XL: I can’t remember. When I was a child, I would listen to music and I asked my father to sing to me. He’s not [a professional] singer, but he likes to sing. And when I was, maybe, 8 years old, I started to play in the mirror with the [tennis] racket, [doing] that kind of stuff that every musician child has inside. I used to dream about having a band. (Laughs)At that time, I was probably more a manager. I would take cooking things and say to my friends, ¨Let’s play together. ¨ But we didn’t know how! This thing grew to what it is now. I think I was born a musician.

JCA: Where did you study or was there someone you studied with?

XL: No, not too much. I went to some teachers, especially for guitar, and I studied a little bit of piano. I studied in the conservatory, but just for three years. Everything was just half. I didn’t finish anything. But I took this little information I got and increased it by myself.

I think I learned singing by singing, singing, singing a lot. When I started, my voice was horrible. I started before my voice changed—you know, that moment when you become a man. I really practiced a lot; I started imitating voices I really liked. I made this mixer in the beginning, and then I started to make my own voice. It was something that just happened.

JCA: Why did you leave Deluxe?

XL: Deluxe was just another name for me. It was not a band, as many people think. It was a solo project. I really needed to change skins. Be myself. I started with Deluxe when I was 23 or something like that. Nowadays it makes no sense, that name. I am not the same person. I am more Xoel López than ever, maybe. My music is more directly related to my life and I don’t feel like there are two sides. I am not the kind of person that has [an onstage] personality; for me it is the same. I feel it very naturally. That is the reason I thought it was the moment to put them together and take off the mask.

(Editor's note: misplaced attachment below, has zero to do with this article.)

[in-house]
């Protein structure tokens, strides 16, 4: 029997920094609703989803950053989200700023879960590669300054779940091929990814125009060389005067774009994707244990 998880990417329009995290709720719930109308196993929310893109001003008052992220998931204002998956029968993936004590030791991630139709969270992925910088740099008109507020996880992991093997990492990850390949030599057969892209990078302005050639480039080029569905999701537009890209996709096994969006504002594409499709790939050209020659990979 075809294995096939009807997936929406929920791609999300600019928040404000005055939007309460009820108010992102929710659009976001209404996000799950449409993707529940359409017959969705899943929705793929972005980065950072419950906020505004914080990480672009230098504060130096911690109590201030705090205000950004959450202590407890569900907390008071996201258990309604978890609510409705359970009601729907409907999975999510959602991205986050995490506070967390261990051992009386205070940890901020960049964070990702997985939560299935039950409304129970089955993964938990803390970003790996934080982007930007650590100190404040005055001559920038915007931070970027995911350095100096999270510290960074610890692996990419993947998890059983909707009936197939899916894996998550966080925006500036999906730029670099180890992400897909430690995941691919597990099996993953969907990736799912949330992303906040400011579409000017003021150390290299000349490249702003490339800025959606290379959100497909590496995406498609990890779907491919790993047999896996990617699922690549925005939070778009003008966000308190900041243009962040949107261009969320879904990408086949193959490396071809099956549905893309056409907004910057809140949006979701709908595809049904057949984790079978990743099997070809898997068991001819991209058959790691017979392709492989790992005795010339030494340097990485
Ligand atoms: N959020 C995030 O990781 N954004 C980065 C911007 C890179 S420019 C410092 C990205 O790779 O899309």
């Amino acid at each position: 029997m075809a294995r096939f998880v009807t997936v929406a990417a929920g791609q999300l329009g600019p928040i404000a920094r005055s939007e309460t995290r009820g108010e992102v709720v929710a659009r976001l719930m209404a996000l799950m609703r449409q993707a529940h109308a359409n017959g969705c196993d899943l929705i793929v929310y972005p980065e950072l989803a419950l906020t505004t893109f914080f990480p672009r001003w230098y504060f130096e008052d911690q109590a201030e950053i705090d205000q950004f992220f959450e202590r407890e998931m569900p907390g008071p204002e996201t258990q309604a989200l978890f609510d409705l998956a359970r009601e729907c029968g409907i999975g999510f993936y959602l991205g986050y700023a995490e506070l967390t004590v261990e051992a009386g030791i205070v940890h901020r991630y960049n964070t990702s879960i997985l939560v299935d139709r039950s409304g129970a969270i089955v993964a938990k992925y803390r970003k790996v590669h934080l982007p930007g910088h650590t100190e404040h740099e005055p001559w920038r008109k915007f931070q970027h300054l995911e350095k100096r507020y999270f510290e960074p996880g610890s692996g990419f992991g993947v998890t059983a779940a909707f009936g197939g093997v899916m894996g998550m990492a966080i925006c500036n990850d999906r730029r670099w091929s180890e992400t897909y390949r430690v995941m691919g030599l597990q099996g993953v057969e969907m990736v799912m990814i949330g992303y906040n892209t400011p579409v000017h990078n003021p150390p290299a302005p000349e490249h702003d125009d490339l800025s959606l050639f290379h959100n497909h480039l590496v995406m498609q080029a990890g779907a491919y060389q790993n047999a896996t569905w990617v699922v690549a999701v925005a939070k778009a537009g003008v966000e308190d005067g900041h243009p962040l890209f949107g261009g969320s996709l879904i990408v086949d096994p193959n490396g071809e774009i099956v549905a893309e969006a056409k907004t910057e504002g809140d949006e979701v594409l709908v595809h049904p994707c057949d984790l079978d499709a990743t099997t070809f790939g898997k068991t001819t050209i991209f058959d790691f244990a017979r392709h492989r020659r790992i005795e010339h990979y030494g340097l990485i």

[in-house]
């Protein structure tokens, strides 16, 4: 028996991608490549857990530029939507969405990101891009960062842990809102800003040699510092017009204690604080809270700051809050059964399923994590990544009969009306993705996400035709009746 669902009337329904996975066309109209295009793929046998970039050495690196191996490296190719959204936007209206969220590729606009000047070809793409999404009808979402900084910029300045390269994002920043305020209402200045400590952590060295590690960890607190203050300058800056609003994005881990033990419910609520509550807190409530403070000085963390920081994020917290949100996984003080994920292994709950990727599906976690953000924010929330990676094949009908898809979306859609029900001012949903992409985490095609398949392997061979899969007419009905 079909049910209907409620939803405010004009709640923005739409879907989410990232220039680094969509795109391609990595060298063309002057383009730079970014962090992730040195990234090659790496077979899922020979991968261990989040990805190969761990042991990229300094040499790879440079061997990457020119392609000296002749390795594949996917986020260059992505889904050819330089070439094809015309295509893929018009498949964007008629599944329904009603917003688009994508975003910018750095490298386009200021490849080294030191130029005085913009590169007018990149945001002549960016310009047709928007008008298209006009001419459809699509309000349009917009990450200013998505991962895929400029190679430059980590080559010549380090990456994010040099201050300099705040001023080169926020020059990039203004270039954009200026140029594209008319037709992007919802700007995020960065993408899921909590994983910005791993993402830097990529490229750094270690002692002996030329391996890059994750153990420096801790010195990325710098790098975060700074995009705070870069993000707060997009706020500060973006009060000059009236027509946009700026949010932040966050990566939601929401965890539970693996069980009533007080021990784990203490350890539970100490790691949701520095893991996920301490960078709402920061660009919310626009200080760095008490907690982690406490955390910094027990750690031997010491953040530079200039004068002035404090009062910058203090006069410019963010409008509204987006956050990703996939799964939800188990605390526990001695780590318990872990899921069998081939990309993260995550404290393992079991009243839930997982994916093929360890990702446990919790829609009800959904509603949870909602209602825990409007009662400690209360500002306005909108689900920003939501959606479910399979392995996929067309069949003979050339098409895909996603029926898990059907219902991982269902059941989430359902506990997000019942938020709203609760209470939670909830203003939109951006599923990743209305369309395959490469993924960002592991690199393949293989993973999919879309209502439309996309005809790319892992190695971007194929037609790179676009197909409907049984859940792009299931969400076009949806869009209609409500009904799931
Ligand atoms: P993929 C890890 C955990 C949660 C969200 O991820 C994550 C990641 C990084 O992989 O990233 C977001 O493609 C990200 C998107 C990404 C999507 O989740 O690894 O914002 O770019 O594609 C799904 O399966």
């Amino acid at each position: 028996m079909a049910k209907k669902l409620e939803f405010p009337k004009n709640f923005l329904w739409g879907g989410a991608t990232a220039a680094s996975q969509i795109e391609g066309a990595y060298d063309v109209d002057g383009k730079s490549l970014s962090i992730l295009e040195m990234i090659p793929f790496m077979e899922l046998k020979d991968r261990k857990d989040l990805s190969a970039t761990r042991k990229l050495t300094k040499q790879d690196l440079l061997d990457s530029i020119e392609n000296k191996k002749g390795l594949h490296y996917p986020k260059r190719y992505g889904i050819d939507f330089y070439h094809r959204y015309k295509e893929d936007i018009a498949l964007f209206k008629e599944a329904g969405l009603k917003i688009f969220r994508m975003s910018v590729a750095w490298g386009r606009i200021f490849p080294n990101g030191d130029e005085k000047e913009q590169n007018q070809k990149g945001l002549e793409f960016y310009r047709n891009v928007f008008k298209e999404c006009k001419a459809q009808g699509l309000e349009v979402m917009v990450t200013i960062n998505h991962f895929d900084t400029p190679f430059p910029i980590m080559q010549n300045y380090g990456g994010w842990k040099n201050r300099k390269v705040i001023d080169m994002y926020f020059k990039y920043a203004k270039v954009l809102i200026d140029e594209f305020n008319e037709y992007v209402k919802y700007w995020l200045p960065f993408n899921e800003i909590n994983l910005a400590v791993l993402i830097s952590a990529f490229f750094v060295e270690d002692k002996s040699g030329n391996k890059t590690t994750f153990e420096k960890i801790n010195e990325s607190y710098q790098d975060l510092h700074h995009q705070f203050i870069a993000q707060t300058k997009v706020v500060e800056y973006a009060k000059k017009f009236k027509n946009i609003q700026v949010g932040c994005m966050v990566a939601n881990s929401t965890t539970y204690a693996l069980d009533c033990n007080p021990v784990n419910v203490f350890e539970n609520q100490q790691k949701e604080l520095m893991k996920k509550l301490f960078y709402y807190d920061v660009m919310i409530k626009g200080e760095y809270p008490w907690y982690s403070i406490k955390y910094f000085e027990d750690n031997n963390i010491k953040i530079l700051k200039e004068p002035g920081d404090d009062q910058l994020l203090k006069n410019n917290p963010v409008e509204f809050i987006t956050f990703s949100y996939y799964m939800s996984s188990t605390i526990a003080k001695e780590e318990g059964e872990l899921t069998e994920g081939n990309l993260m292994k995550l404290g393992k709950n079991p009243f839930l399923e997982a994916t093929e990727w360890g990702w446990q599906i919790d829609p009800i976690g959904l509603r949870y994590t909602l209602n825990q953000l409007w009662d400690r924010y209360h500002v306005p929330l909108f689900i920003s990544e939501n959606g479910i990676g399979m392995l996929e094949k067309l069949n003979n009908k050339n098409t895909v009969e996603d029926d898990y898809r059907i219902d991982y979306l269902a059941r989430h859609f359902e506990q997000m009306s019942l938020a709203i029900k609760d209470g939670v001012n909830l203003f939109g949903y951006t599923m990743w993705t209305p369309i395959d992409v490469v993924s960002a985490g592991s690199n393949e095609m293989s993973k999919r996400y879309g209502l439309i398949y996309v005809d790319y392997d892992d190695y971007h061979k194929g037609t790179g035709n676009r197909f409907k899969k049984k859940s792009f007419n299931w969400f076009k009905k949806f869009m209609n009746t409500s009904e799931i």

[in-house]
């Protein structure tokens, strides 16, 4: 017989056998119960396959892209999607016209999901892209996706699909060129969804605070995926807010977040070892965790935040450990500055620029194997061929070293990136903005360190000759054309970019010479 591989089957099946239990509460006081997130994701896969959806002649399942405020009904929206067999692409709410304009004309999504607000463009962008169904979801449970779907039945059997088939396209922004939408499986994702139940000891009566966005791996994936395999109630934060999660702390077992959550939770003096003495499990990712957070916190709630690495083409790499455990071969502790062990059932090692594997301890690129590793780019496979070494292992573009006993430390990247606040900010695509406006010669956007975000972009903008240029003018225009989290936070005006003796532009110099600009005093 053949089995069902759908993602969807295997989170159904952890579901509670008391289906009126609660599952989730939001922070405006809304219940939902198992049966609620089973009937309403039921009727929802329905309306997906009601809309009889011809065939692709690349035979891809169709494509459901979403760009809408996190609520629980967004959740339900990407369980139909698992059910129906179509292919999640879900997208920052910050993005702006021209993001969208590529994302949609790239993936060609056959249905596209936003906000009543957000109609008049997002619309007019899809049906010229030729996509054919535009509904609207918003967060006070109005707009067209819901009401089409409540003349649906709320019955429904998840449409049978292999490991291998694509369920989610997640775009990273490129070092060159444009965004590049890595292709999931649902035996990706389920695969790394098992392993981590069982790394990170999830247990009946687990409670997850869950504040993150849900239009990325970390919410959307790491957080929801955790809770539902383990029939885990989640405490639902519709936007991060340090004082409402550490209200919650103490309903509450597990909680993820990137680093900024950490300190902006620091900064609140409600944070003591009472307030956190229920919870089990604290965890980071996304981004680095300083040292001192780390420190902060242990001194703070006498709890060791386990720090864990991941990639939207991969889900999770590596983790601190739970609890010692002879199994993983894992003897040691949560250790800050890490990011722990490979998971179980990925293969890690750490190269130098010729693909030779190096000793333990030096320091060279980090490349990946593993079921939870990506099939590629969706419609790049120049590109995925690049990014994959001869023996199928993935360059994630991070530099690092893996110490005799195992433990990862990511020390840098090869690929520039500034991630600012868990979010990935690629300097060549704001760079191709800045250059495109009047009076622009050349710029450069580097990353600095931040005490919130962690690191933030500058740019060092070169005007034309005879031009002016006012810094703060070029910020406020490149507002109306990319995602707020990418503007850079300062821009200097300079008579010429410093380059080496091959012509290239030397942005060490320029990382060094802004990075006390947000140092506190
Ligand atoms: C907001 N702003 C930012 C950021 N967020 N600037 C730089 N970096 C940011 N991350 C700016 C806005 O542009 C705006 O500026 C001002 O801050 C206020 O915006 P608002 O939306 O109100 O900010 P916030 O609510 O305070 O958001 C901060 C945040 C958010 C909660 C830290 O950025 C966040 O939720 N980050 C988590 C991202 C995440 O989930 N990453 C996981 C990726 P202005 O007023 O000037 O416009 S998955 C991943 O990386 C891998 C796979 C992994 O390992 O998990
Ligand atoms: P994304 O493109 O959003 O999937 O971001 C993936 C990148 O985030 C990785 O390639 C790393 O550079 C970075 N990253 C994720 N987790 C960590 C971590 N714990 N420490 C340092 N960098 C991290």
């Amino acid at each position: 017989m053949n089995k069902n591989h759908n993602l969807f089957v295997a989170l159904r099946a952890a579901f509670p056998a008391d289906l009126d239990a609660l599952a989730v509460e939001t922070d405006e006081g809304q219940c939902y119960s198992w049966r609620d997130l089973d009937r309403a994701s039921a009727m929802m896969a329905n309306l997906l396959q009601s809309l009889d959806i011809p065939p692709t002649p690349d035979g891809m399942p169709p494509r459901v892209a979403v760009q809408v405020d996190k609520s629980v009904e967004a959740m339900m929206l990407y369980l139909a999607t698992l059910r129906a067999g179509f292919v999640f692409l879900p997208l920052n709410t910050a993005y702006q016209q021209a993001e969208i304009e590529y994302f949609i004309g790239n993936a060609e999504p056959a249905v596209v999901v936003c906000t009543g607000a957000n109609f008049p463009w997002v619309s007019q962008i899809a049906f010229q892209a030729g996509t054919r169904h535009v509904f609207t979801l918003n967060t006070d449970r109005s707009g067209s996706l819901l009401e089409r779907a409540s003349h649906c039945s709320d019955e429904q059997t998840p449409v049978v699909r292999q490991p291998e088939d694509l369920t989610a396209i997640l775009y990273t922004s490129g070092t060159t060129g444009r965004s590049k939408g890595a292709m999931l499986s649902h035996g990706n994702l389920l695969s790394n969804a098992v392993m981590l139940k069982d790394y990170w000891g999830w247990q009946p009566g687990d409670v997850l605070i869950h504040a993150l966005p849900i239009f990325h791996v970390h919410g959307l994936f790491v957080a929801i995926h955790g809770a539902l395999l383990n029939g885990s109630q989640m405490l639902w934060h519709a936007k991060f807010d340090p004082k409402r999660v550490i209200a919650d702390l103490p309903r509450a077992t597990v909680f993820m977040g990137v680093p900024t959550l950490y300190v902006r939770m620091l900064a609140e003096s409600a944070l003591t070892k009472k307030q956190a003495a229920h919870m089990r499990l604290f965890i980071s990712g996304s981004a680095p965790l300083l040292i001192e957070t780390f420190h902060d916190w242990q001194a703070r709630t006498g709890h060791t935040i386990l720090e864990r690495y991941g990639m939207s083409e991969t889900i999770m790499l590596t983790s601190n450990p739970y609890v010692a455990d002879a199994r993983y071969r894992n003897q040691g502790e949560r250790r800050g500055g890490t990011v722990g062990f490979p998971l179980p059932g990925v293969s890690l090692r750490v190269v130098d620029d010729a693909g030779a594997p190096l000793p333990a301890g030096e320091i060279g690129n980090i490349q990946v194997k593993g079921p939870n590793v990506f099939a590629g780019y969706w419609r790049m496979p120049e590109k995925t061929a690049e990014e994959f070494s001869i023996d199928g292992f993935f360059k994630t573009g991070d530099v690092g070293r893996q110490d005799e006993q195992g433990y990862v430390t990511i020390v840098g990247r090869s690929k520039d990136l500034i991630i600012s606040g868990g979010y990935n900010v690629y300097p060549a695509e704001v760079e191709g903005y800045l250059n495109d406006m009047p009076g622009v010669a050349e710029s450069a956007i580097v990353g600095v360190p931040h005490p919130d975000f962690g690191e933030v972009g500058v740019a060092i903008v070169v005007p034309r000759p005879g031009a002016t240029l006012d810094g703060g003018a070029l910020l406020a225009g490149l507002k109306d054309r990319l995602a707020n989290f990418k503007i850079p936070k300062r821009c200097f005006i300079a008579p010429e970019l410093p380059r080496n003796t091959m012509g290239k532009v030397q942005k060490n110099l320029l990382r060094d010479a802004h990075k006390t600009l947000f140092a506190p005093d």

JCA: Do you miss any part of Deluxe?

XL: It was easier; I stopped a successful career. For me, it was the right decision because I learned many, many things from life, from other musicians. I have more time now to do what I really want. At the same time, I think about my work; I had a lot of concert proposals. Sometimes I think maybe in the future I will miss that, but this change is the best for me.

I am still working hard to see if this is the correct way. The other way— I like it, but I prefer this one. So keep on going.

JCA: Did you get backlash?

XL: Well, my manager is the same, so he really understood. In fact, I am coming back to Spain with a new album. The first Xoel López album and I think I will start to work again and stay longer than these past 3 years. But he understood perfectly these three years of traveling, living, mixing music and growing up as a musician and as a person.  Fans…yeah. Sometimes they say, ¨Come back to Spain. We understand that you are traveling, but come on. That’s enough. ¨ But I’ve been coming back for a while. I have played, but it’s been more like a transitional tour because I play songs from Deluxe and new songs that people don’t know yet.

For people who like Deluxe, I don’t feel like it’s a break-up. It’s a continuance. The last songs—especially the last two albums of Deluxe—are Xoel López albums. It is just a change of names.

JCA: You write in English, too?

XL: It’s very interesting. I have to speak about the Spanish scene, because it wasn’t

something personal, not me saying, ¨I’m going to write in English! ¨ Many people started to sing in English and I’ll tell you why: Anglo culture is very strong all around the world. That’s obvious, especially in cinema and music. Many people in Spain were born with English and North American music. For us, the references were from there. That’s why we started copying: thinking that if we speak and sing in English it will be more similar to the music we like. That’s the wrong concept. We have to sing in our language as the English sing in theirs.

When I was 15, I started to make songs. If you were in an underground band, you had to do it in English. You had to do that. Then I grew up and I noticed that I was copying, and so then I started singing in Spanish. Naturally, I should have done it at the beginning.